We’ve covered risk, now let’s turn our attention to what we need to do should the worst happen: a risk has manifested and the effect has begun.
It’s a common misconception that disaster recovery and risk mitigation are the same things.
‘Disaster recovery’ refers to the things you do (either automatically or as part of a manual activity) that restore you to your normal scenario; for example, something exceptional occurred and you have suffered a catastrophic event and need to get back to ‘business as usual’ as fast as possible, while minimising loss. Risk mitigation, on the other hand, is about the things you can do before a condition occurs that triggers your failure scenario.
So that you can do this effectively, you need to first understand what risk has surfaced, what your recovery options are for that particular risk, and therefore what your recovery strategy and objectives actually are.
Let’s put this into context:
Your app went offline due to a failure of a database connection. The effect was that users of your app could no longer publish new content. There are potentially two recovery options available to you here: you could either write new content to a separate store temporarily and automatically update the failed database when it becomes available, or your other recovery option is to simply wait until the failed database is available again. Your strategy for recovery from this particular risk is therefore directly dependent on what your business expects you to be able to achieve in this scenario.
Putting it altogether
We’ve introduced the notion that risks are no less likely to occur on the Windows Azure platform than on-premise, and we know that Azure is capable of recovering from most of these risks without any input from you. What we’re trying to look at here is what steps you can take as developers to stop any non-catastrophic effects from impacting your app, causing a ‘failure scenario’. If you embrace the concept of expecting failure, it becomes quite easy to see what you must do in order to maintain normal operation during a failure situation. In general, remember you can:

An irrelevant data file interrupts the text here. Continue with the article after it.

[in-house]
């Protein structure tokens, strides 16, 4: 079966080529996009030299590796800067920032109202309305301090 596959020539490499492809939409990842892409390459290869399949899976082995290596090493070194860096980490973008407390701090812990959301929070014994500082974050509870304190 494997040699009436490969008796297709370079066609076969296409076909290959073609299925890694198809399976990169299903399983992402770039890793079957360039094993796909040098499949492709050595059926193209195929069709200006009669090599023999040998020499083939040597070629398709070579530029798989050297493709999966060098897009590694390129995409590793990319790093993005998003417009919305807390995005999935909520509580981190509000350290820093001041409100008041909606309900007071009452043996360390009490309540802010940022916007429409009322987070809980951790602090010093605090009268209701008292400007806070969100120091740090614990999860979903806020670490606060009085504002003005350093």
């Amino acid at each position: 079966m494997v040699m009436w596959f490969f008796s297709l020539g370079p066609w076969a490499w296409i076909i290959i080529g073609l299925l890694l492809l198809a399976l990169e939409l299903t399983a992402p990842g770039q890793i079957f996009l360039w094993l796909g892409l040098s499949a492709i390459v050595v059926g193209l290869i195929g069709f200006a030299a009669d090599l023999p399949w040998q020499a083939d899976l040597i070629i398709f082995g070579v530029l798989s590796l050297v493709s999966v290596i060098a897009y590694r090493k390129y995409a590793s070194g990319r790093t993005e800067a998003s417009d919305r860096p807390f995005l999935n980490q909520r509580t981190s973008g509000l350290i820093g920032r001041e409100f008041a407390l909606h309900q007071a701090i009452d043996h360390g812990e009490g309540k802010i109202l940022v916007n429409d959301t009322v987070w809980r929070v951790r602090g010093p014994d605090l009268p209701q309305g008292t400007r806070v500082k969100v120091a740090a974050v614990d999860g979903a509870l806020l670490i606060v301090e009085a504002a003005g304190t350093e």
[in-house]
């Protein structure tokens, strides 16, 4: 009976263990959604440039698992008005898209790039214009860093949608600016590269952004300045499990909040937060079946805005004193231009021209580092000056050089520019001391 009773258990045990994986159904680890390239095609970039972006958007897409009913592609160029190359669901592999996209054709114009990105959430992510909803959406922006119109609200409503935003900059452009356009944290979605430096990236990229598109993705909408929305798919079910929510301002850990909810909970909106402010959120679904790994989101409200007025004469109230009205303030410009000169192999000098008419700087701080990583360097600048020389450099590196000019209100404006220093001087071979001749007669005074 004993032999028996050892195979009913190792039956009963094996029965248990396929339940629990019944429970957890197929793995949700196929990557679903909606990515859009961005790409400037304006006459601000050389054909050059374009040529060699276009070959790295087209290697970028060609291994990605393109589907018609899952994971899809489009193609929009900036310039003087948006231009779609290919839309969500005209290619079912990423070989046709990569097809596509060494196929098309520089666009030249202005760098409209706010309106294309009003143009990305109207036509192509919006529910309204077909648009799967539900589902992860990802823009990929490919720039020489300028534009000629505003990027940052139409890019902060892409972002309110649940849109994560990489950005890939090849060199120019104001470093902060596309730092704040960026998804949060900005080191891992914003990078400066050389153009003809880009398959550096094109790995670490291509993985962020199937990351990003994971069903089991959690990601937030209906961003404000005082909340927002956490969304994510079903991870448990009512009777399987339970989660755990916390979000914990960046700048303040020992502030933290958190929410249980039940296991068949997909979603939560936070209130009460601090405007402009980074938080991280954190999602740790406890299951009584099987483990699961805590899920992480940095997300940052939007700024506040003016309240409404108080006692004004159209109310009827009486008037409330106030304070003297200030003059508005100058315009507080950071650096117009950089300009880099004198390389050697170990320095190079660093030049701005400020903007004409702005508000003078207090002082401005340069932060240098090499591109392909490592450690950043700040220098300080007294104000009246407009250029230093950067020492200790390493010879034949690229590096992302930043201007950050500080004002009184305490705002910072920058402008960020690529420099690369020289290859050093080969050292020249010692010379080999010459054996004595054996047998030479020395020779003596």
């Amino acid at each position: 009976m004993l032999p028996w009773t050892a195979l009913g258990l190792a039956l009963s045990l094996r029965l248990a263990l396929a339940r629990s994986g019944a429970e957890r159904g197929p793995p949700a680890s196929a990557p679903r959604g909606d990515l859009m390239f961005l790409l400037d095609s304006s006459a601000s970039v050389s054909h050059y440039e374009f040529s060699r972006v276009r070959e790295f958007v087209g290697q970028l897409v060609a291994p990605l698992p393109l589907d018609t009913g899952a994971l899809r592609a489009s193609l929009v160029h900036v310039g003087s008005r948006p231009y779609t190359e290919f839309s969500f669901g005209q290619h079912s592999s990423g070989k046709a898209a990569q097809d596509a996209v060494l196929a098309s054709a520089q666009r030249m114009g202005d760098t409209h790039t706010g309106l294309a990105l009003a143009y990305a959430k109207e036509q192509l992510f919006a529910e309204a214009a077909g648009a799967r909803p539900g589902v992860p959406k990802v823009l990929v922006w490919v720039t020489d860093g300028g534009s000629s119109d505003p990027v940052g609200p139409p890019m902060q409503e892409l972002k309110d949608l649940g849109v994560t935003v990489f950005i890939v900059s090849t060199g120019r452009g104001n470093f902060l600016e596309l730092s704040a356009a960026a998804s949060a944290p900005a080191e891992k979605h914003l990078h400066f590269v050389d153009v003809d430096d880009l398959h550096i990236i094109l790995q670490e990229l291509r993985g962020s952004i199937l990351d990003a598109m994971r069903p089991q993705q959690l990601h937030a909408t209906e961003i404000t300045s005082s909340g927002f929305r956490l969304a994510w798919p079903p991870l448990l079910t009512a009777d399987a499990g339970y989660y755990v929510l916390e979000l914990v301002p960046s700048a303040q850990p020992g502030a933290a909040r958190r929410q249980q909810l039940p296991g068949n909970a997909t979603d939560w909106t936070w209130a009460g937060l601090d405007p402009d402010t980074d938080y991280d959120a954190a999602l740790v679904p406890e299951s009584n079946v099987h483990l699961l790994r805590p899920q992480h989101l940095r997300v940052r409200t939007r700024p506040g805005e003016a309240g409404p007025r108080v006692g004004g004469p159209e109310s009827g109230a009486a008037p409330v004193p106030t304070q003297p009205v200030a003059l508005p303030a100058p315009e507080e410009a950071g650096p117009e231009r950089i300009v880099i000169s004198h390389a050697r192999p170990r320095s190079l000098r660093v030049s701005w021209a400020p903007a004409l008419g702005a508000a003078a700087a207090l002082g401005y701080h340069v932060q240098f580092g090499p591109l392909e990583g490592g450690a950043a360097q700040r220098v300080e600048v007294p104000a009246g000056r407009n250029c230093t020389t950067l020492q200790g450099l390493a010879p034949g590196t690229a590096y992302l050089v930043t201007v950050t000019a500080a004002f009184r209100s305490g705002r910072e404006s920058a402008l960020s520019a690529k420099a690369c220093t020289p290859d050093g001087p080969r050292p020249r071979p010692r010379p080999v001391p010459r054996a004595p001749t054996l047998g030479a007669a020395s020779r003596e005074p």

- Use alternative persistent storage should a database become unavailable, and re-synch when available;
- Continue retrying a failed connection until it succeeds or ‘defer failure’ until after a certain number of retries;
When designing for high availability, it is a good idea to keep these questions in mind:
- Prevention: what can you do to stop the risks you’ve anticipated from occurring?
- Detection: how will you detect that your app is no longer in it’s ‘normal state’?
- Recovery: what can your app do to either temporarily mask the failure condition and maintain the appearance that everything is OK, or what steps must take place to get things back to normal operation?
Do not rely on the availability guarantee: it isn’t enough (a 100% up-time guarantee wouldn’t be, either) and remember, availability is only one part of the equation. If we go back to the car insurance metaphor, you don’t just buy car insurance to mitigate against the risk of injury or damage to yourself or to others: you also drive safely and obey traffic rules. So it’s actually more about adopting a philosophy and taking a series of actions that is important.
In summary, Windows Azure is and will remain a highly available, stable and reliable cloud platform and it will continue to be enhanced and improved over time. As developers though, we have to appreciate that failures of course can, and do, occur. Every object is subject to entropy, and hard disks, network cables and switches are no exception. Understanding that there are parts of the availability equation that you can – and should – take responsibility for is essential to a healthy cloud deployment and arguably, even if your app is deployed on-premise, you might want to consider adopting ‘cloud risk principles’, too!
My point ultimately is that risk isn’t a problem: not understanding the effects of the risks and how your app can restore normal operation with minimal loss and minimal effort is a problem.
Need higher availability?
Deployments on Windows Azure are typically within a single data centre, and in my experience few developers realise that by simply using Windows Azure Traffic Manager CTP, you can deploy your application multiple data centers globally, and fail over to your back up data centers within a predetermined period.
I’d just like to finish by saying that I expect this to be the first of a group of related articles and I welcome and encourage all feedback.
If you, or your team, need some help getting started with designing and developing resilient applications on the Windows Azure platform, then please get in touch and we’d be happy to assist.
1 Risk (Wikipedia)
Original Post by Richard Parker on Mar 31st, 2012